On Euclid

    On Euclid
    November 27, 2020 TeSplendente

    Euclid is first encountered by Anne in the Journals during early studies with Reverend Samuel Knight back in 1808. Mr. Knight, a Cambridge alum, taught the prevailing curriculum of the day of which the Elements were a staple. The first Journal mention is Saturday, 13 February, 1808, where at the age of 16 Anne notes, using the Greek alphabet, “Began Euclid” (SH:7/ML/E/26/1/0022/F.28). This was accomplished between corresponding with Eliza Raine, giving lessons to Miss Maria Alexander, and learning about the quadratic.

    “Saturday 13th [Began Euclid] – “

    Euclid is something Anne visits many times and it is unclear in the journals which edition was used, or even if the same edition was used: at the age of 18, 1809, June 8th, Thursday, “began to look Euclid over again by myself,” (SH:7/ML/E/26/1/0032/F.12):

    “Thursday 8 … began to look Euclid ^over again by myself”

    and again at the age of 25, 1816, October, 22, Tuesday (SH:7/ML/E/26/2/0008/R.52, R.83) “Began Euclides,” and in the Literary Index, “Euclid. -”

    “[October] Tuesday 22 Began Euclid -“

    “[October] 22 – Euclid. -“

    It is on 13 May, 1817, after “Mariana Left Us” (1817 February 27), where for the fourth time and at the age of 26, Anne starts at the beginning of Elements with Book 1, Propositions 1-7 (being studied against Demosthenes de corona and Aschines contra Ctesiphon). Here Anne diligently embarks on a “Scheme of a plan of study -” (SH:7/ML/E/1/0082) marking a turning point with the Post-Mariana vow (SH:7/ML/E/1/0011/V.05-13):


    “- and between 1 and 2 the first 7 propositions of the 1st book of Euclid – with which I mean to renew my acquaintance proceed diligently, in the hope that, if I live, I may sometime attain a tolerable proficiency in mathematical studies – I would rather be a philosopher than a polyglot, and mean to turn my attention eventually and principally to natural philosophy – For the present I mean to devote my mornings before breakfast to Greek, and afterwards, till dinner, to divide the time equally between Euclid and Arithmetic”

    This path is followed with adaptations to the schedule and in the Journals on Friday, 27 June, 1817, (SH:7/ML/E/1/0022/V.10-11) (SH:7/ML/E/1/0081/R.) the first six books outlining the elements of plane geometry and the theory of proportions are completed:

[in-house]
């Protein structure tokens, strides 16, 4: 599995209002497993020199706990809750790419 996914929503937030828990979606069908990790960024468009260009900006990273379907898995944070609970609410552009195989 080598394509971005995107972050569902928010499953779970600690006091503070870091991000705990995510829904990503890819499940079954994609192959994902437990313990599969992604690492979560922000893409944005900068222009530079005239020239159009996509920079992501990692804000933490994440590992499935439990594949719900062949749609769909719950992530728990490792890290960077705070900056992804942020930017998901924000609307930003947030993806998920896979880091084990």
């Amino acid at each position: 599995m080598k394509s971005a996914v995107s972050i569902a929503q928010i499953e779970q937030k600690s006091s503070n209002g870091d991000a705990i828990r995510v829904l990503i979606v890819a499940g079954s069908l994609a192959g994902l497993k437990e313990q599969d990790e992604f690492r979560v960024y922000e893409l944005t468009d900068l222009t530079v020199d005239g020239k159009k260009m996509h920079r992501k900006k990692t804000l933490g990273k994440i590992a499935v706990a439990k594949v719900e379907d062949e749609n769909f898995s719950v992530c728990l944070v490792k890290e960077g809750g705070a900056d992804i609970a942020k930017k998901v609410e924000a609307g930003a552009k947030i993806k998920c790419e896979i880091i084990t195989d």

“- Finished book 6 Euclid i.e. did propositions B,C,&D – and / looking on the definitions of lib. 11 and the book of Data –” / [Margin Vertical] “Got thro’ the 1st 6 / books of Euclid”

    “+ 27 Got thro’ the 1st 6 books of Euclid”

    It is unclear from the Journals whether or not Anne read through the first six books in the autumn of 1816, or during the second attempt in 1809 (perhaps there is more on this in the notebooks and indexes), but there is an annotation that the first time through this gauntlet was Friday, 19th August, 1808 to 17th September, 1808 (SH:7/ML/E/26/1/0011):

    “[August] Friday 19 Began 6th lib Euclid -“

    “[September] Saturday 17th finished 6th lib Euclid -“

    Prior to advancing to Book VII, Anne does it all again! Just to be clear. Monday, June 30th, 1817 (SH:7/ML/E/1/0081/R.16-17):

    “- Began Euclid a 2nd time and did 9 Propositions lib. 1 -“

    “Began Euclid 2nd time – begin to wean myself / from the thought of Mariana

    Nearly a month later on Friday, 25th July, after completing the days literary comparisons of Book 12 of Homer’s Iliad in Greek against two different translations in English (Cowper and Pope), and uncomfortably just prior to embarking on the crypted “The French Pox.”  Anne encounters the 13th Proposition in Book 2 (~ the Law of Cosines, used in triangulation), this the third time having noted the second recent attempt two days previous on Jul 23rd, (SH:7/ML/E/1/0027/B.28) and doubled in the index ((SH:7/ML/E/1/0081/R.40):

    “prop 6-13 liber 2 Euclid”

    “Did the 2 last propositions (13 and 14) of liber 2, and the first / 8 propositions of liber 3 Euclid – I know not how it is, but, as for the 13th proposition liber 2 I was very / stupid about it, the last time I did it over the 1st six books of Euclid and tho’ I have / comprehended it thoroughly this morning, yet it has cost me above 1/2 hour – it / is certainly my pons asinorum instead of proposition 5 liber 1 which Mr. Knight used to tell / me was always called by this name at Cambridge -“

    “Lib. 2 proposition 13 Euclid My pons asinorum”

    Proposition 5, Liber 1, (the isosceles triangle theorem) recollects the day of the vow and remains known as the pons asinorum. ‘Pons‘ translating to ‘bridge’ and ‘asinus‘ to ‘ass’ – a beast of burden. Its first known use was in 1645, or 1780, or 1494 depending on which source is consulted. (Though, there is some consensus around the diagrams of Petrus Tartarus.) In logic it is “a method for finding the middle term of a syllogism in Aristotlean analytics.” And recalls Horace’s maxim : Segnius irritant animos demissa per aurem, Quam quae sunt oculis subjecta sidelibus (A feebler impress through the ear is made, Than what is by the faithful eye conveyed.) This is not an issue for Anne, altitude is her thing. Proposition XIII Liber II includes the maxim: The whole is based on the parts and the interaction between them. The journals and indexes indicate that this, for Anne, may be an obsession.

    [This sidetrack was first posted on an early iteration of ELU, Friday, November 27th 2020, it is being re-posted with the new(ish) site, its largely a dry listing of entries that are read in the space around and between.]

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